Nearly 80 Chicago Public Schools employees were able to send their children to district preschool programs for free or very low costs by understating their income — to their own employer.

More than 60 CPS employees, including two school principals, ignored or failed to pay pre-K bills for their children, but were never required to pay and were not punished.

A Chicago police commander with a six-figure salary never paid $8,900 in bills for two years’ worth of pre-K classes for two children, and also faced no consequences.

And an often rogue tuition-collection vendor charged other parents higher fees than allowed while operating without a written contract with the district for nearly a decade.

Those were among the findings in a scathing report released Wednesday by the city’s public schools watchdog, which detailed a wide range of pre-K billing abuses and oversights that led to a loss of $2 million for the city’s public school system over the past four years.

“The biggest issue goes to fairness,” CPS Board of Education Inspector General Nicholas Schuler told the Sun-Times. “This is the classic Chicago issue — are government employees being treated differently than other people?”

Though a shocking number of CPS employees — 138 — cheated their own employer out of nearly $215,000, according to Schuler’s office, the problem was much more widespread.

The inspector general’s report detailed abuses of two pre-K programs — one that charged $14,400 in yearly tuition for a full-day seat, and another with a need-based payment system for half-day seats.

The second option, called a “sliding-scale” program, allowed parents to qualify for lower pre-K costs based on the size of their families and their incomes. A copayment could be reduced to anywhere between $260 to $4,400. In the past year, CPS has begun to faze out this program in favor of free, full-day universal pre-K.

In one of the schemes described by the inspector general, lower costs were charged to the parents of 379 students in the sliding-scale program even though neither their family sizes nor incomes would have qualified them for a lower cost. Those mistakes, which the inspector general did not say were necessarily intentional, cost CPS $756,528.

Separately, $810,373 worth of bills from the two programs combined was simply never collected from 705 parents, including 64 CPS employees, the report said. Not a single student, including those who came from families with incomes in the six figures, was ever removed from the sliding-scale program even if parents failed to pay.

Another $114,387 was lost because 78 CPS employees understated their income on applications for a sliding-scale seat. Of those 78 CPS employees, 51 sent their children to pre-K for free, including some for two years in a row.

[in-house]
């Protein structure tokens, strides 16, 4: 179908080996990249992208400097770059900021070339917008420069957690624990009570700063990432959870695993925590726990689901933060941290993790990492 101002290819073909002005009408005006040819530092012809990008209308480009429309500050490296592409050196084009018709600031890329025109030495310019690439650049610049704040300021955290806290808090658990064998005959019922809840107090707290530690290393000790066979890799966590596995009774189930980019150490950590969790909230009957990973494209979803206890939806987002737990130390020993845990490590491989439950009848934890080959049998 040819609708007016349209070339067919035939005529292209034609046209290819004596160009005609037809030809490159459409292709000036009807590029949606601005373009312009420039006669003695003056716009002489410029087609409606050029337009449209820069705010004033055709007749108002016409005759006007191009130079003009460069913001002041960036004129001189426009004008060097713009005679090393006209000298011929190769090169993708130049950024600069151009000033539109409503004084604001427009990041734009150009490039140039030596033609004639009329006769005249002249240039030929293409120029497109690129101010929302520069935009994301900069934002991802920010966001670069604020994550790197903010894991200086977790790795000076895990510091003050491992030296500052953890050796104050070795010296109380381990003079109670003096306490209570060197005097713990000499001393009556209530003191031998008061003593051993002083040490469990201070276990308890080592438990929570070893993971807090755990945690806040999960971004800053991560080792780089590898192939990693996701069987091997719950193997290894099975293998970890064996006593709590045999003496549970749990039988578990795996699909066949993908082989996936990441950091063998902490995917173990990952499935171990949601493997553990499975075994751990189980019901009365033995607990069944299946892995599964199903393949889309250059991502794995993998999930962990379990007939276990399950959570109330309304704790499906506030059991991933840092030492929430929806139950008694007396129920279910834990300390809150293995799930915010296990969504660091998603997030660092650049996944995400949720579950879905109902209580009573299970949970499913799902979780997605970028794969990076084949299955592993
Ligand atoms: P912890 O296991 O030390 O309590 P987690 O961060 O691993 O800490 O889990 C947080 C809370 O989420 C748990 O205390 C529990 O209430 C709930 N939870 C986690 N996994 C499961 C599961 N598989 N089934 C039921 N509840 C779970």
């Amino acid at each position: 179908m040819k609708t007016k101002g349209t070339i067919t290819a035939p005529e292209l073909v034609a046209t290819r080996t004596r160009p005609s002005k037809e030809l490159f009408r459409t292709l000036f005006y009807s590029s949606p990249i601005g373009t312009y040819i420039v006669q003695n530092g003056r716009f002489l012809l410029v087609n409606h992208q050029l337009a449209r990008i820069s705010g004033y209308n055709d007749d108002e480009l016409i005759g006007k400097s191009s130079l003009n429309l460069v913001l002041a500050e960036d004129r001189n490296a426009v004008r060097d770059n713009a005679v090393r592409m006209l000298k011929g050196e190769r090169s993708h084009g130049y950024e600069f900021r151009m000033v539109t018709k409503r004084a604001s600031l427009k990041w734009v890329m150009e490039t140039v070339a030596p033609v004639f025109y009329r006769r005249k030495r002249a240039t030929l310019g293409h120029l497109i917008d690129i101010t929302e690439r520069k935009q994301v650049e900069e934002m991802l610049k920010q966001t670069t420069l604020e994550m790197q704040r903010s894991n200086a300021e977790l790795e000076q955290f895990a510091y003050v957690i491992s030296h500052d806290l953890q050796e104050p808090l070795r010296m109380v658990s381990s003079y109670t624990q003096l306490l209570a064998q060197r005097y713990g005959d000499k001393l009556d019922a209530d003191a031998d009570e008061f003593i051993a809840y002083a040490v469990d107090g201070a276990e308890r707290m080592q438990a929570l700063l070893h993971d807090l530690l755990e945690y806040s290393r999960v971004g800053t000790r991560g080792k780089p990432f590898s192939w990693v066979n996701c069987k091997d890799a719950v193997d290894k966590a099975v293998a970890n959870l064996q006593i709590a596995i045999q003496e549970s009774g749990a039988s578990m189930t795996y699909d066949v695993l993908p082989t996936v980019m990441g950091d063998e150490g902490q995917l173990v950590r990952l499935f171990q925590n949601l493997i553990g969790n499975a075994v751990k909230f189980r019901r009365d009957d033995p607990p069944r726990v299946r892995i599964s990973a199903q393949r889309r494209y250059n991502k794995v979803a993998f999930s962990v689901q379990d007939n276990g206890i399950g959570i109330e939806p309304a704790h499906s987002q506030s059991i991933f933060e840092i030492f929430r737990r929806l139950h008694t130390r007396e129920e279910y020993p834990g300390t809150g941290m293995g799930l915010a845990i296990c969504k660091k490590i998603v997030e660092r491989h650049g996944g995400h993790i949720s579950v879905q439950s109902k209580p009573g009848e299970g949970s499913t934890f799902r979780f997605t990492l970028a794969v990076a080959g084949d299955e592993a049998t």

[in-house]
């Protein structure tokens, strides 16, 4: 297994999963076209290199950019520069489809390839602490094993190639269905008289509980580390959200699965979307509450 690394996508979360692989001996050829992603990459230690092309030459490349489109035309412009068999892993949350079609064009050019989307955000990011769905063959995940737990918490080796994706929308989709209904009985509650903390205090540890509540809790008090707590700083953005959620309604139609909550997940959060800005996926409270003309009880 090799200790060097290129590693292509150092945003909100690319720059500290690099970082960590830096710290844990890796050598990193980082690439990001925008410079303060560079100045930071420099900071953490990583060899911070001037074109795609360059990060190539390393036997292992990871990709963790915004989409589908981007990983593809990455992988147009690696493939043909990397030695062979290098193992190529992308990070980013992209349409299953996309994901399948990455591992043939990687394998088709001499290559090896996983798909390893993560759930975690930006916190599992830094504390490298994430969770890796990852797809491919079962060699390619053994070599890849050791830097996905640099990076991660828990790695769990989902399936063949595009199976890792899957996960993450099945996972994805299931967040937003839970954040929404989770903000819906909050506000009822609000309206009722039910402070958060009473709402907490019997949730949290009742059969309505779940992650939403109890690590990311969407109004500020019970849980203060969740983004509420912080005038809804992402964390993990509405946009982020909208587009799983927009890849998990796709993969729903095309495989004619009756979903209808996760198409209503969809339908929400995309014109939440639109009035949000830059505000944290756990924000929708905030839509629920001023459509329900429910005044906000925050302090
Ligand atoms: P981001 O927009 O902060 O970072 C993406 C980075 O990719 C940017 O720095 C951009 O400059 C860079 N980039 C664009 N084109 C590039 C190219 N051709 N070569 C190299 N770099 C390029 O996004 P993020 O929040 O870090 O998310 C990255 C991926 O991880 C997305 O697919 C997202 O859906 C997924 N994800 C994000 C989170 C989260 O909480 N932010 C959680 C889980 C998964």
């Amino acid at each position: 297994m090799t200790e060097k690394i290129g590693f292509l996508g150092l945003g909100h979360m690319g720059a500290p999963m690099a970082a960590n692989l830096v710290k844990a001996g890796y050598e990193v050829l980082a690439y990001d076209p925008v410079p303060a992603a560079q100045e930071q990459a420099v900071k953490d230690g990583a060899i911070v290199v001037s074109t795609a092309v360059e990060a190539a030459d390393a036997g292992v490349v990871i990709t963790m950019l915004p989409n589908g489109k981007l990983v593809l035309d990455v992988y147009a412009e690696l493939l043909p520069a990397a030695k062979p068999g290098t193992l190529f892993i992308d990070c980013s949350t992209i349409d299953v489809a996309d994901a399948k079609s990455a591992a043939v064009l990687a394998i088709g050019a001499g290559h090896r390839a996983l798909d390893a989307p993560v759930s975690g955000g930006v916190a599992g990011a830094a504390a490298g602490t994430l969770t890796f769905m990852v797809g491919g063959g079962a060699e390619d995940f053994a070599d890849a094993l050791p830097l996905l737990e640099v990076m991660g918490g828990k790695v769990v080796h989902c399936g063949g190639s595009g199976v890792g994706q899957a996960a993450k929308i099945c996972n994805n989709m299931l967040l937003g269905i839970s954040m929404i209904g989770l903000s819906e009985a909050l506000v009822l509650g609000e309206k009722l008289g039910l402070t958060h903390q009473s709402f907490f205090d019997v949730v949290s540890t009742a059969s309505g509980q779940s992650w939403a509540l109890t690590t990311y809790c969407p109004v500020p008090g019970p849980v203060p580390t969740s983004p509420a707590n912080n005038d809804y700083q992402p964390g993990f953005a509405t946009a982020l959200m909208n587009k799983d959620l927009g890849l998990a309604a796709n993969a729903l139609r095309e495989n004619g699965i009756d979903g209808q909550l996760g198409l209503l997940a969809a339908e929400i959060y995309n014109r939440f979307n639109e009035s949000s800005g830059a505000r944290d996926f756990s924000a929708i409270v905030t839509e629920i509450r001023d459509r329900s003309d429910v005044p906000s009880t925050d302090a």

Though CPS keeps records of how much money its own employees earned in salary — as any employer does — the report said a lack of any oversight whatsoever allowed employees’ misstatements about their income to go undetected.

Meanwhile, the CPD commander — who was not named in the report — was among dozens of parents whose combined 63 kids were allowed to attend a second year of pre-K after not paying for the first year. Those parents racked up $138,000 in unpaid debt for the two years combined.

Police spokesman Anthony Guglielmi said the department was not aware of the inspector general report but would ask for more information and follow department protocol if any disciplinary was necessary.

Among the other notable cases: Another CPD officer owed CPS nearly $7,600 in pre-K bills; a CPS clerk owed more than $8,100 for her child’s two years of pre-K in the school where she worked; a family owed almost $15,500 for two years worth of pre-K for two children.

Schuler said the lying, mismanagement and general lack of awareness of the problem was “clearly not right.”

“CPS has to do a better job making sure the systems they have in place are holding people accountable and are being audited,” Schuler said. “This clearly wasn’t getting enough attention — it wasn’t getting any attention.”

In addition to the billing issues, the report detailed problems with a for-profit tuition-collection vendor, which often charged other parents higher fees than allowed.

CPS originally hired the vendor — which was not named in the report but was identified by CPS as New Jersey-based Smart Tuition — in 2007 after an official in the CPS Office of Early Childhood Education indicated schools were “poor bill collectors.”

For its first eight years, the vendor operated with no written contract, an oversight the inspector general called a “dangerous business practice.”

That was likely due to a “blind spot,” Schuler said, because CPS’ agreement with the vendor didn’t require the school system to pay for the service. Instead, the vendor would make its money by withholding a portion of tuition payments as “processing fees” and by charging parents late-payment fees.

Smart Tuition officials could not be reached for comment.

“The report’s significance is in the aggregate,” Schuler said. “I don’t think there’s one part that’s particularly egregious on its own. It’s a sum of the parts. This wasn’t really high on anybody’s radar at all.”

CPS officials said they created a plan to recover from the issues laid out by the inspector general, including fixing their debt policy, seeking back-pay from the CPS employees, making the online pre-K application more vigorous and seeking collection actions against non-employee debtors.

They also want to add consequences for employees who lie about their income: the report noted that under Board of Education rules, CPS employees could be disciplined for not paying city parking tickets but face no penalties for not paying CPS pre-K bills.